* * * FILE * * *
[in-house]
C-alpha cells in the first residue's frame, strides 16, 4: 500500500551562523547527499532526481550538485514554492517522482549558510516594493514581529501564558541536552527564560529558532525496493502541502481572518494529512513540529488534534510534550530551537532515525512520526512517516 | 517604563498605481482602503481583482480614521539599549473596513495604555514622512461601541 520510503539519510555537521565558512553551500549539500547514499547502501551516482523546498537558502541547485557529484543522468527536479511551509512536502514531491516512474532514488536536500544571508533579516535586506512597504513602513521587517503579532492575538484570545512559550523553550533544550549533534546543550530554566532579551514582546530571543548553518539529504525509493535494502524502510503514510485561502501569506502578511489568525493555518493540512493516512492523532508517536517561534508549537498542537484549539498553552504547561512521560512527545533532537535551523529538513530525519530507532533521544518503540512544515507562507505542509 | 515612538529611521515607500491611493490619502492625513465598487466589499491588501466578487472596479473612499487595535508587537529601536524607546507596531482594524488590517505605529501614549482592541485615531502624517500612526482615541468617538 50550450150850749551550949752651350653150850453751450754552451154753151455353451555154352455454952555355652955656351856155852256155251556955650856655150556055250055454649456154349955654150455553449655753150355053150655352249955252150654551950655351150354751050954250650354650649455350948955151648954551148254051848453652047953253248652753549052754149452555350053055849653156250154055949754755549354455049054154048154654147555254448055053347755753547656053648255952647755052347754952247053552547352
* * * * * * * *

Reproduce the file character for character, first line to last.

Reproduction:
[in-house]
C-alpha cells in the first residue's frame, strides 16, 4: 500500500551562523547527499532526481550538485514554492517522482549558510516594493514581529501564558541536552527564560529558532525496493502541502481572518494529512513540529488534534510534550530551537532515525512520526512517516 | 517604563498605481482602503481583482480614521539599549473596513495604555514622512461601541 520510503539519510555537521565558512553551500549539500547514499547502501551516482523546498537558502541547485557529484543522468527536479511551509512536502514531491516512474532514488536536500544571508533579516535586506512597504513602513521587517503579532492575538484570545512559550523553550533544550549533534546543550530554566532579551514582546530571543548553518539529504525509493535494502524502510503514510485561502501569506502578511489568525493555518493540512493516512492523532508517536517561534508549537498542537484549539498553552504547561512521560512527545533532537535551523529538513530525519530507532533521544518503540512544515507562507505542509 | 515612538529611521515607500491611493490619502492625513465598487466589499491588501466578487472596479473612499487595535508587537529601536524607546507596531482594524488590517505605529501614549482592541485615531502624517500612526482615541468617538 50550450150850749551550949752651350653150850453751450754552451154753151455353451555154352455454952555355652955656351856155852256155251556955650856655150556055250055454649456154349955654150455553449655753150355053150655352249955252150654551950655351150354751050954250650354650649455350948955151648954551148254051848453652047953253248652753549052754149452555350053055849653156250154055949754755549354455049054154048154654147555254448055053347755753547656053648255952647755052347754952247053552547352